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Fermented Milk Products From All Over the World • Clabber (United States)

Clabber is the American version of soured milk. It was prepared mainly on farms, which had access to raw milk all the time. Clabber used to be added as a leavener in baked products, back in the days when baking powder was not yet available on the market, as it contains live bacteria that triggered fermentation and make the product soft and puffy once it was baked. Thus, there wasn’t a farmer’s wife that didn’t know how to make clabber or have it in the kitchen a few decades ago. Of course, besides using it for cooking, clabber was also a great breakfast solution, especially in the rural areas. Served with molasses, nutmeg, brown sugar, or cinnamon, it was the ideal replacer of fresh milk. In fact, when refrigeration was not an available option, people preferred turning fresh milk into clabber, as it could be stored better and easier, keeping its properties for much longer than fresh milk.

The process of making clabber is extremely simple. Raw fresh milk was simply left at room temperature until it got sour and thick. When the temperature is warm enough, the bacteria that are already present in the milk start doing their job, consuming the sugar in the milk, which comes in the form of lactose, and releasing acid in return, which makes the milk sour but also easier to digest. In other words, we can say that clabber is actually spoiled milk, although there’s nothing bad about it and it is very healthy food to enjoy. Unfortunately, this is not a kind of dairy product that can be seen that often these days, due to the fact that raw milk is not that available anymore. Pasteurized, store-bought milk is not right for making clabber, as the milk’s bacteria are destroyed during the pasteurization process. Fortunately, people start realizing the benefits of raw milk, so we can expect to see clabber made on a large scale soon, just like it was back in the days.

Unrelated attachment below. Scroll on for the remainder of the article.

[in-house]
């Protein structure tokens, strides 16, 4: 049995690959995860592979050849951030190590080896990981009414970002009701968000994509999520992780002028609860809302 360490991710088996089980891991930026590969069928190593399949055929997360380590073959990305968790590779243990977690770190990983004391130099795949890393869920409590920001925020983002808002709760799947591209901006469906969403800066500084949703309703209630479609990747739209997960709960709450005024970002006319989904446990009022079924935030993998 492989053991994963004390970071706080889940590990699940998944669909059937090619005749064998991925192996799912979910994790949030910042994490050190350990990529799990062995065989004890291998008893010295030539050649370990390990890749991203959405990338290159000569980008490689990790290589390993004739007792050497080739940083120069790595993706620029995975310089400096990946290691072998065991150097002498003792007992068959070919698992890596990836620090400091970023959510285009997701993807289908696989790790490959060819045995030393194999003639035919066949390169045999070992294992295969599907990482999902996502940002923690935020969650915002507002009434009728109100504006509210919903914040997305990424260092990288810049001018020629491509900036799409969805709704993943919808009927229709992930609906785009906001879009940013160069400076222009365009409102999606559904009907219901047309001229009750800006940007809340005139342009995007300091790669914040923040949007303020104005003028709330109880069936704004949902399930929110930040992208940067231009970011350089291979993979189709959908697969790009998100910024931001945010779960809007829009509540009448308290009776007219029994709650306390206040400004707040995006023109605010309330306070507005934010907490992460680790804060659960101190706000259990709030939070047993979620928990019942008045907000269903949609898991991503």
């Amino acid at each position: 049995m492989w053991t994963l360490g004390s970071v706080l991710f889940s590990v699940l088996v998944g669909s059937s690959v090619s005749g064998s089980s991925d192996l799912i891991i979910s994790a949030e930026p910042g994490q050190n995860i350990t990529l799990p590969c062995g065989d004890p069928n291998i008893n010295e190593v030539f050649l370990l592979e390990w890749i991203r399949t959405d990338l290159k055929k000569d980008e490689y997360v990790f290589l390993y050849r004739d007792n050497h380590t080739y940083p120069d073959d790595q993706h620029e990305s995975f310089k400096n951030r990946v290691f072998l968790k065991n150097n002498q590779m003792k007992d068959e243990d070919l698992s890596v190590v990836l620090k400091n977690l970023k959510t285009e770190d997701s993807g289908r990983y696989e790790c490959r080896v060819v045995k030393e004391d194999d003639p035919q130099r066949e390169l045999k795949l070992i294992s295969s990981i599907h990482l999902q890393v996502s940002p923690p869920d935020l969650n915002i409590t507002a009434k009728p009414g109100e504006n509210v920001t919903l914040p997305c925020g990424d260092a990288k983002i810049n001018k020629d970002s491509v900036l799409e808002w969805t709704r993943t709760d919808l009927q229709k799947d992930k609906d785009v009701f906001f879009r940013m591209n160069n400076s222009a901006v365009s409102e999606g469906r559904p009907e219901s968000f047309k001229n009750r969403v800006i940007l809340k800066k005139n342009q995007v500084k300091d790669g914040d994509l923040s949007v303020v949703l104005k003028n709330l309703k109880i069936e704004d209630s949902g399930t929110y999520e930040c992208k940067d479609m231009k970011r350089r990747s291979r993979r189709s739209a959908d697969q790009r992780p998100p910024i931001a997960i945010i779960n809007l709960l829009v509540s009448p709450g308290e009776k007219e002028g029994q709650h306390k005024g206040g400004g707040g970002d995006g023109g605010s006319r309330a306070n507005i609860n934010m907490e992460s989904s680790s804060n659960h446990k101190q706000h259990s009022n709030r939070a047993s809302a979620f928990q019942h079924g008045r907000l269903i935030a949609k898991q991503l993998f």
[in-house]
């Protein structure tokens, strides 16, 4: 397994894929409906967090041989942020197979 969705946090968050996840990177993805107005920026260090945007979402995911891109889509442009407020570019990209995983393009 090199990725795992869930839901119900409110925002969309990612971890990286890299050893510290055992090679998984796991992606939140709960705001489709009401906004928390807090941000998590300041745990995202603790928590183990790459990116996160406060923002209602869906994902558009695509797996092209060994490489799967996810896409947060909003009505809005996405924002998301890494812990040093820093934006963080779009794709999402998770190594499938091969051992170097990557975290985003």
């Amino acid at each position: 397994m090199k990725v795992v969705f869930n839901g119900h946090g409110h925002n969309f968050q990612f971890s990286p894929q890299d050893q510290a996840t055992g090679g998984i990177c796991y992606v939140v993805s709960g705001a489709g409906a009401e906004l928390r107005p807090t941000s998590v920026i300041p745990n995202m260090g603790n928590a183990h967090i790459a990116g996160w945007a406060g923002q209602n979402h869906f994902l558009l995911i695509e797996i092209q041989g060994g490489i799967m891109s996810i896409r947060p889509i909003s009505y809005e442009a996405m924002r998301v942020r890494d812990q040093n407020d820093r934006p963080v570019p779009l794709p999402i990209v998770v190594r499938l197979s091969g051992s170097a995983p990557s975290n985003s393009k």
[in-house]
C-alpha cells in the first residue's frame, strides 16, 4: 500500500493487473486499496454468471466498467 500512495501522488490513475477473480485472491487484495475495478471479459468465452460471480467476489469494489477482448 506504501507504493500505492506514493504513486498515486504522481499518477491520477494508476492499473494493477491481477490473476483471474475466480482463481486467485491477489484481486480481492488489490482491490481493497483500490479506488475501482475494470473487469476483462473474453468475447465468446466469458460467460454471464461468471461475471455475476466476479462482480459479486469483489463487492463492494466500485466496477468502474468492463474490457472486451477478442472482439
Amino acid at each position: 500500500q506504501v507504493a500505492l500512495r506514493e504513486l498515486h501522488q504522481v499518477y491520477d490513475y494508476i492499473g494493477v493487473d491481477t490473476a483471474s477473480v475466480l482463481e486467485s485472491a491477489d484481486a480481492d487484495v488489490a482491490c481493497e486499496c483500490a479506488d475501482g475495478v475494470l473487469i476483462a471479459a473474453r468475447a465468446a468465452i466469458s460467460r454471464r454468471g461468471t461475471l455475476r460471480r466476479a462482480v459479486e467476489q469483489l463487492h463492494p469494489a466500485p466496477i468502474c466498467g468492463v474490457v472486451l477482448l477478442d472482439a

Raw milk is turned to clabber within 24 to 48 hours, depending on the room’s temperature. When ready, you should be able to distinguish the curds from the whey, although you don’t have to separate them. Also, good clabber should taste tart and not bitter. If it is bitter then it means that you allowed it to ferment for too long. Clabber doesn’t have a particular flavor, apart from being tart, so this is another good sign that you allowed the mesophilic bacteria present in the milk work for long enough.

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